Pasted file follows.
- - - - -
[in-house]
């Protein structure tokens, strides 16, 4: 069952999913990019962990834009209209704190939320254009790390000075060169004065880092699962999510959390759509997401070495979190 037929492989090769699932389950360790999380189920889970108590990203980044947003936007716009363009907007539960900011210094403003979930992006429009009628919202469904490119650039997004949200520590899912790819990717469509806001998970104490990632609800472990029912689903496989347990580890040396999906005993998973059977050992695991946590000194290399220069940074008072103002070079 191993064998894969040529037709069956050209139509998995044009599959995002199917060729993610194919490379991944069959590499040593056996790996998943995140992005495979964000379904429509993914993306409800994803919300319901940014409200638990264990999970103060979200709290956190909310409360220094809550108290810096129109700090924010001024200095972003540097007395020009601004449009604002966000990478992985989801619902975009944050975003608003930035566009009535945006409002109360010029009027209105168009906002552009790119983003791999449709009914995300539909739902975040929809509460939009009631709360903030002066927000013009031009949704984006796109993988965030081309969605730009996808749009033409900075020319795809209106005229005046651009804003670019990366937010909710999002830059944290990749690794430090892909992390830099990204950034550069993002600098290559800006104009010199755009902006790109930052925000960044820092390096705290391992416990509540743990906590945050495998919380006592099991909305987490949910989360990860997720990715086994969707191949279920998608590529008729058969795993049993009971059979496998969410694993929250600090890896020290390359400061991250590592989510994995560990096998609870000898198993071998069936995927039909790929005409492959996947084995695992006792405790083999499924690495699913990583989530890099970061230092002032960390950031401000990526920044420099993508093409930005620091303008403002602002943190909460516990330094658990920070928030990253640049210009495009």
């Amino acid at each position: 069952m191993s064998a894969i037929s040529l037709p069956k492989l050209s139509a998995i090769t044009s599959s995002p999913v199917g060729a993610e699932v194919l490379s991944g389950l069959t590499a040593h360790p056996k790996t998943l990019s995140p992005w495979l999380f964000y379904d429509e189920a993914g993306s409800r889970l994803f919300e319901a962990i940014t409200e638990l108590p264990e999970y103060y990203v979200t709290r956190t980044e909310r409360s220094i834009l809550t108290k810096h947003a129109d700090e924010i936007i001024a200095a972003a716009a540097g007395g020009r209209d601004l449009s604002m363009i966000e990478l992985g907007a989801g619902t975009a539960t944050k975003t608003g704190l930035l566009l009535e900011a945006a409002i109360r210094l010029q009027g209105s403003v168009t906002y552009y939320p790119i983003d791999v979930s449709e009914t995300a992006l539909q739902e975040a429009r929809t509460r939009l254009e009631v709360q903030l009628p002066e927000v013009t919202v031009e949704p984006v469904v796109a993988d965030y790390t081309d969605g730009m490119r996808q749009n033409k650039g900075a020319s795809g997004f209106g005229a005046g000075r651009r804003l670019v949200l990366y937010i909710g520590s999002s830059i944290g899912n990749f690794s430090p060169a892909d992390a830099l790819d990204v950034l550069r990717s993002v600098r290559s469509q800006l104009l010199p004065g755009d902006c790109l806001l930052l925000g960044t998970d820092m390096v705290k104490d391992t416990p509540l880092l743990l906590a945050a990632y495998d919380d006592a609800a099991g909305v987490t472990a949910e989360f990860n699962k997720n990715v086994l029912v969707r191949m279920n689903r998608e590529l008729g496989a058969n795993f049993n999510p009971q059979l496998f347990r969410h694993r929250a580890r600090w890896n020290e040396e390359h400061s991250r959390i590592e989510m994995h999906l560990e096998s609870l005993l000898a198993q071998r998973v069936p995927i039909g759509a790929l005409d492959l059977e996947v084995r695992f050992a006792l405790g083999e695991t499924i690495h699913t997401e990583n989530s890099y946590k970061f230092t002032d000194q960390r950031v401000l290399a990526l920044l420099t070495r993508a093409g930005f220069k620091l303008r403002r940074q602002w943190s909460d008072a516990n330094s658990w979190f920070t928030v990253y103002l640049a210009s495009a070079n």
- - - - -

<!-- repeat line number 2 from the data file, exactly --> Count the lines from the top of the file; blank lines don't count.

């Protein structure tokens, strides 16, 4: 069952999913990019962990834009209209704190939320254009790390000075060169004065880092699962999510959390759509997401070495979190 037929492989090769699932389950360790999380189920889970108590990203980044947003936007716009363009907007539960900011210094403003979930992006429009009628919202469904490119650039997004949200520590899912790819990717469509806001998970104490990632609800472990029912689903496989347990580890040396999906005993998973059977050992695991946590000194290399220069940074008072103002070079 191993064998894969040529037709069956050209139509998995044009599959995002199917060729993610194919490379991944069959590499040593056996790996998943995140992005495979964000379904429509993914993306409800994803919300319901940014409200638990264990999970103060979200709290956190909310409360220094809550108290810096129109700090924010001024200095972003540097007395020009601004449009604002966000990478992985989801619902975009944050975003608003930035566009009535945006409002109360010029009027209105168009906002552009790119983003791999449709009914995300539909739902975040929809509460939009009631709360903030002066927000013009031009949704984006796109993988965030081309969605730009996808749009033409900075020319795809209106005229005046651009804003670019990366937010909710999002830059944290990749690794430090892909992390830099990204950034550069993002600098290559800006104009010199755009902006790109930052925000960044820092390096705290391992416990509540743990906590945050495998919380006592099991909305987490949910989360990860997720990715086994969707191949279920998608590529008729058969795993049993009971059979496998969410694993929250600090890896020290390359400061991250590592989510994995560990096998609870000898198993071998069936995927039909790929005409492959996947084995695992006792405790083999499924690495699913990583989530890099970061230092002032960390950031401000990526920044420099993508093409930005620091303008403002602002943190909460516990330094658990920070928030990253640049210009495009």